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From Humanism to Meta-, Post- and Transhumanism?


Edited By Irina Deretić and Stefan Lorenz Sorgner

The relationship between humanism, metahumanism, posthumanism and transhumanism is one of the most pressing topics concerning many current cultural, social, political, ethical and individual challenges. There have been a great number of uses of the various terms in history. Meta-, post- and transhumanism have in common that they reject the categorically dualist understanding of human beings inherent in humanism.
The essays in this volume consider the relevant historical discourses, important contemporary philosophical reflections and artistic perspectives on this subject-matter. The goal is to obtain a multifaceted survey of the concepts, the relationship of the various concepts and their advantages as well as their disadvantages. Leading scholars of many different traditions, countries and disciplines have contributed to this collection.
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Irina Deretić, Faculty of Philosophy, University of Belgrade - On the Origin and Genesis of Humans and Other Mortals in Plato’s Protagoras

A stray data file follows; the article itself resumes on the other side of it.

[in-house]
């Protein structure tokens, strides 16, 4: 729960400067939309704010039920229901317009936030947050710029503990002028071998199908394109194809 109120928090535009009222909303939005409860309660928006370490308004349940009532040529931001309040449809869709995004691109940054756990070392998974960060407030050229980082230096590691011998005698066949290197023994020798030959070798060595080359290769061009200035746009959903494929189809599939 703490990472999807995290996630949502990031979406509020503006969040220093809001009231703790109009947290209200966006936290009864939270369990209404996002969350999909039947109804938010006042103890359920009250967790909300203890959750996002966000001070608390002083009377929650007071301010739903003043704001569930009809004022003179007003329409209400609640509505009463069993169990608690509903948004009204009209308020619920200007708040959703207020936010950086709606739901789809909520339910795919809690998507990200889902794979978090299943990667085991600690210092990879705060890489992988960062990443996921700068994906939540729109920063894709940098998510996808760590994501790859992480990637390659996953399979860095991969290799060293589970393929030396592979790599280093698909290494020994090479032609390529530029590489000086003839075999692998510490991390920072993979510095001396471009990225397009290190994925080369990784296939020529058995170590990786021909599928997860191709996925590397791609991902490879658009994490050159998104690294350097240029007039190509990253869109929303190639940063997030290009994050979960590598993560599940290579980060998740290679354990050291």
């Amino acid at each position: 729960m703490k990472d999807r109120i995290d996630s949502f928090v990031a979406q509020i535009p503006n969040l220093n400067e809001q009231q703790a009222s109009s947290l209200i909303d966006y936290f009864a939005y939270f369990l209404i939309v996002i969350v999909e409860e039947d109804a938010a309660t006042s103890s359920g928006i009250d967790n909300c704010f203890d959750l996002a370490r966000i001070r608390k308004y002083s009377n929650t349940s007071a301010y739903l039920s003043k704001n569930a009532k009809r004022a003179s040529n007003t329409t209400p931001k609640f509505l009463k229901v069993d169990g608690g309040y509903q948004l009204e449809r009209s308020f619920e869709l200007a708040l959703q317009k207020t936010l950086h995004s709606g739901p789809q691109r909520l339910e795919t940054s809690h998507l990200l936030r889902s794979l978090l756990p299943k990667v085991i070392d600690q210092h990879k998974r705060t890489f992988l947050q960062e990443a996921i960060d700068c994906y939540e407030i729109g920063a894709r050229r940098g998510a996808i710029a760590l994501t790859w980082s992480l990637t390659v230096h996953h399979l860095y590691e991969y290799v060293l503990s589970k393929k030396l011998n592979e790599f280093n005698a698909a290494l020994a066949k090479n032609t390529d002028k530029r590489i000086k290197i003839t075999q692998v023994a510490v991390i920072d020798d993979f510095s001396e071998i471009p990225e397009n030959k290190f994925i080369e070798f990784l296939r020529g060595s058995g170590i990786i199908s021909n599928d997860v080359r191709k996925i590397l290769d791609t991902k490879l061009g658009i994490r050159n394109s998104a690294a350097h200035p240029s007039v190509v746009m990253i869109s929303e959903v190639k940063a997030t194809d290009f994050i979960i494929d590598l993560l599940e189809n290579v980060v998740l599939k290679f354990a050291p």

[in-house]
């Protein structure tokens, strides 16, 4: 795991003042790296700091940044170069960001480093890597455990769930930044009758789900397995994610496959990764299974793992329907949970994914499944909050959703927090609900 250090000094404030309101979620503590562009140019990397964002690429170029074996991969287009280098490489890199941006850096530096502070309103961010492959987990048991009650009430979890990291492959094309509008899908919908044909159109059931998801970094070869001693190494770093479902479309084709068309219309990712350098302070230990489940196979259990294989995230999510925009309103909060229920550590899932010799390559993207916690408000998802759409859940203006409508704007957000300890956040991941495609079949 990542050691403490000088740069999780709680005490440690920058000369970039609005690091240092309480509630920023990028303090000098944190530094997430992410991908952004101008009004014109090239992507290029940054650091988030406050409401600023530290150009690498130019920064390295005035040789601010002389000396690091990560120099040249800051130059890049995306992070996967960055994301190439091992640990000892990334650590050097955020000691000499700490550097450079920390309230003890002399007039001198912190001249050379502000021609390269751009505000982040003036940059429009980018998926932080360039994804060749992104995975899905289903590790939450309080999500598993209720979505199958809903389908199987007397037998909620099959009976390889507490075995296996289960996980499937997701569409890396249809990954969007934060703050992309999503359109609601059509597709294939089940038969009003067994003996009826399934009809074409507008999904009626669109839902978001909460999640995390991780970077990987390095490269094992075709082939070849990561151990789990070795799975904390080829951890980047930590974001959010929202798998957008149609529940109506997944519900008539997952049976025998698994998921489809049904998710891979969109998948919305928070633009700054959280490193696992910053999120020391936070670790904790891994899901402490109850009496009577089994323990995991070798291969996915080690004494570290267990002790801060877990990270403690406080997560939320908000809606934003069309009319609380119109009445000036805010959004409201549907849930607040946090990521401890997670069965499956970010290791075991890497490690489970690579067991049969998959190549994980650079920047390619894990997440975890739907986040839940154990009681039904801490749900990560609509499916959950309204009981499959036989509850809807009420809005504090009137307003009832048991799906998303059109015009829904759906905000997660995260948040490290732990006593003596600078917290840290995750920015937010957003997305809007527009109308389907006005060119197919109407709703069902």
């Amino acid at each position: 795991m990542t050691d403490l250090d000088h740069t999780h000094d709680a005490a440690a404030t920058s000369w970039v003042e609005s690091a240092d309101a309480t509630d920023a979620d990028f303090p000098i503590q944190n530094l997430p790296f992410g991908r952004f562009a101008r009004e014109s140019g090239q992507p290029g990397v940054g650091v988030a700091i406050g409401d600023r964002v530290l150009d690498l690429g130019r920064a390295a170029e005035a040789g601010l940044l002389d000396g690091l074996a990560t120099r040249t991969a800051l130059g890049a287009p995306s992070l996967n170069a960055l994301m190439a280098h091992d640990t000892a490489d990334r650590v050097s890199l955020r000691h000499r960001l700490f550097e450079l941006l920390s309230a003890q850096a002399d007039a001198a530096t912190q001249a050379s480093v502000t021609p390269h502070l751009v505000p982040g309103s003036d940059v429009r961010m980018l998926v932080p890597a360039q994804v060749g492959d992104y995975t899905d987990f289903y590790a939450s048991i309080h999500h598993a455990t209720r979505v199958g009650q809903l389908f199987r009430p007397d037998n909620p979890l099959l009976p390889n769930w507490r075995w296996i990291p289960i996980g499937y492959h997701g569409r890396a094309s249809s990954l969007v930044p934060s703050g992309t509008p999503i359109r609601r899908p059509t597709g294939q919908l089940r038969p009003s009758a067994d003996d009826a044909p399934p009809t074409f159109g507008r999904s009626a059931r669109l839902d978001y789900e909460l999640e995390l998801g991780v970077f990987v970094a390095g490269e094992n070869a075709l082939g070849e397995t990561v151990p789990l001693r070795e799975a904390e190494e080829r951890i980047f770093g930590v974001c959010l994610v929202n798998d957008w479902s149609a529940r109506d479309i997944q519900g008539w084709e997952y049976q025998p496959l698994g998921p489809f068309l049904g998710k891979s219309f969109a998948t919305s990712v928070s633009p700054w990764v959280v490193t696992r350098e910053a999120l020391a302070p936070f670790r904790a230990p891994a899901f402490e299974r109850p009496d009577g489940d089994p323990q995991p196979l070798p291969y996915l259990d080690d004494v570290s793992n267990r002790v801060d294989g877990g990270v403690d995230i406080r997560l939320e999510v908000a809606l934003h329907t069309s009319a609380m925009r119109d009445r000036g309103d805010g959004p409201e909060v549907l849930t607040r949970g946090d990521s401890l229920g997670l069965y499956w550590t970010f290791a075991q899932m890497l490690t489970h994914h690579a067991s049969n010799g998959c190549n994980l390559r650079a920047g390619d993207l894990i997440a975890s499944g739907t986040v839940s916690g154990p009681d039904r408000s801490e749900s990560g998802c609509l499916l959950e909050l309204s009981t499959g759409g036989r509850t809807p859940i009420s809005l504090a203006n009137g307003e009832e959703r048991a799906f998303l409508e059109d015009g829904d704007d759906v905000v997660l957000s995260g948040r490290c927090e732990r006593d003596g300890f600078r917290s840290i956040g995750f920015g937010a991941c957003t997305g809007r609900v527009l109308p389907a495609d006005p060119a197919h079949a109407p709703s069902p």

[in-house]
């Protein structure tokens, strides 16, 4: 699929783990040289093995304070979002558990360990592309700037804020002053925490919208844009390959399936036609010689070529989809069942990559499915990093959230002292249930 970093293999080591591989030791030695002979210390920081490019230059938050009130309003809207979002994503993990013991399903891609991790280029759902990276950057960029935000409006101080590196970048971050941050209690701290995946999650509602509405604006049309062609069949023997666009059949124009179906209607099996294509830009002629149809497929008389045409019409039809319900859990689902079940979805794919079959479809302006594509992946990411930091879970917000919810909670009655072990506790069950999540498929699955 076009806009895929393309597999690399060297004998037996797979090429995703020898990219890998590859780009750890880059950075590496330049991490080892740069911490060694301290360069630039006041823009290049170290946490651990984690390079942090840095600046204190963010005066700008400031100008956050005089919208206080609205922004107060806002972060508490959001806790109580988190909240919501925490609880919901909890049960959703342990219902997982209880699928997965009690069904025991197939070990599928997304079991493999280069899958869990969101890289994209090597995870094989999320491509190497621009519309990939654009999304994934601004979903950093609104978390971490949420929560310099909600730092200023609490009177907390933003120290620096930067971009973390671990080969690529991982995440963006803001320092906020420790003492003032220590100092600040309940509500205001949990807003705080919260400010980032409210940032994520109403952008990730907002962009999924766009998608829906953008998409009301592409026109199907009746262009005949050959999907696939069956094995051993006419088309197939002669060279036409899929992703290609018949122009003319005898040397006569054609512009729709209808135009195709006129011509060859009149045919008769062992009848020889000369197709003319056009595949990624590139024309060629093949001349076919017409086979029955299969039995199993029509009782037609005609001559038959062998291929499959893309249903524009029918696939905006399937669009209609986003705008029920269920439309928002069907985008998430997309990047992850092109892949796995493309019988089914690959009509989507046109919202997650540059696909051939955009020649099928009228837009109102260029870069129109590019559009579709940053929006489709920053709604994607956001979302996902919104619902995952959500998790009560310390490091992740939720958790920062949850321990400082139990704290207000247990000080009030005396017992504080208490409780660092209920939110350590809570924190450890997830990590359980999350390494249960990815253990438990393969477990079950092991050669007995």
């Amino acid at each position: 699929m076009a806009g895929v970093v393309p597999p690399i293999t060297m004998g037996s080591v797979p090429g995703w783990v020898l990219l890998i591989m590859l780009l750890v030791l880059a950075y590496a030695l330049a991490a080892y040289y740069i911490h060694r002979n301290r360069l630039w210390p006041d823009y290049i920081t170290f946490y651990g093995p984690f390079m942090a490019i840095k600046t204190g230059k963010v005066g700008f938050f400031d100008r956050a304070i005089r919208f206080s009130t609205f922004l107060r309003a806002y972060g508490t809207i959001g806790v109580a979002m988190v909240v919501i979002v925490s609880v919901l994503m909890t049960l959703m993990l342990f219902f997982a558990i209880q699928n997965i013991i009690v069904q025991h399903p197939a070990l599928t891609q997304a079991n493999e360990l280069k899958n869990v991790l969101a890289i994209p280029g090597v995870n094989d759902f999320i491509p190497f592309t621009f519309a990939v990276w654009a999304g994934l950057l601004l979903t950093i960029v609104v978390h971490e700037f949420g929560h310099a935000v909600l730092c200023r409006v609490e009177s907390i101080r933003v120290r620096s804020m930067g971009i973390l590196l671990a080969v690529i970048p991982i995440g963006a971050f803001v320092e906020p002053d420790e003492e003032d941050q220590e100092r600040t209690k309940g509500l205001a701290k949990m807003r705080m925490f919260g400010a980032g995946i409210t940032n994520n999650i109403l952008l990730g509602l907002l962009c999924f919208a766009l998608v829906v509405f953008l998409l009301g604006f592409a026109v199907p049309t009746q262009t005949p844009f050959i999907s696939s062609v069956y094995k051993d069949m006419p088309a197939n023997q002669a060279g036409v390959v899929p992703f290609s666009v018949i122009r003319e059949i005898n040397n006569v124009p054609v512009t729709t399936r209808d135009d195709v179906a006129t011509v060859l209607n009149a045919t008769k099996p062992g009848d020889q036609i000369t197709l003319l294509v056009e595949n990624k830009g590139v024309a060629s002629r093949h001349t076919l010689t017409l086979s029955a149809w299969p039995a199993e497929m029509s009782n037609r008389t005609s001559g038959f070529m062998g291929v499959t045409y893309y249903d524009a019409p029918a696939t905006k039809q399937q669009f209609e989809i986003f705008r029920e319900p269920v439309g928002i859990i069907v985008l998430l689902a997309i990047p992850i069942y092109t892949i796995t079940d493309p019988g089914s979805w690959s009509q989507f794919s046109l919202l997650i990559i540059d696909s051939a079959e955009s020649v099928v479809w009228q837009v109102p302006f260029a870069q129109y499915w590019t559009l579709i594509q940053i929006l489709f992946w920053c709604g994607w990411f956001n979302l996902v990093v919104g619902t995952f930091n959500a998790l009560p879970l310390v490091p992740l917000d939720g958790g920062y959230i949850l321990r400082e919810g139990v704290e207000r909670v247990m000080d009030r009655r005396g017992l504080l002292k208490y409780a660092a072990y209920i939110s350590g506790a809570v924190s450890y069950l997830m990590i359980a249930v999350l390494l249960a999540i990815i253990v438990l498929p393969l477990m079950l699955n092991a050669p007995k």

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Irina Deretić

Faculty of Philosophy, University of Belgrade

On the Origin and Genesis of Humans and Other Mortals in Plato’s Protagoras

1. Introduction

“Where did we come from?” This is an endless riddle for human thought. Furthermore, it challenges us with the question: “Who are we?” This is an even more perplexing and complex issue. One of the most prominent and well-known answers to these two questions is given by Protagoras1 in Plato’s dialogue named after him. It is not surprising that the same famed sophist, who claimed that a human is the measure of all things,2 is the one also telling us this myth about the origin of humankind and its virtues.

The story and its interpretation are parts of Protagoras’ so-called Great Speech, which includes not only the myth itself, but also the sophist’s interpretation of it. Protagoras used the myth to support his claim about the possibility of teaching virtue. My primary intention is not to interpret the role of the myth in the course of this dialogue or to evaluate it in terms of its consistency, persuasiveness, and argumentative power as a part of Protagoras’ so-called Great Speech. Instead, ← 21 | 22 → I will endeavor to (a) find out what this myth conveys about the origin, the development, and the nature of humans, and, (b) what it reveals about the dimensions and aspects of us, which are, as we shall see, not irrelevant...

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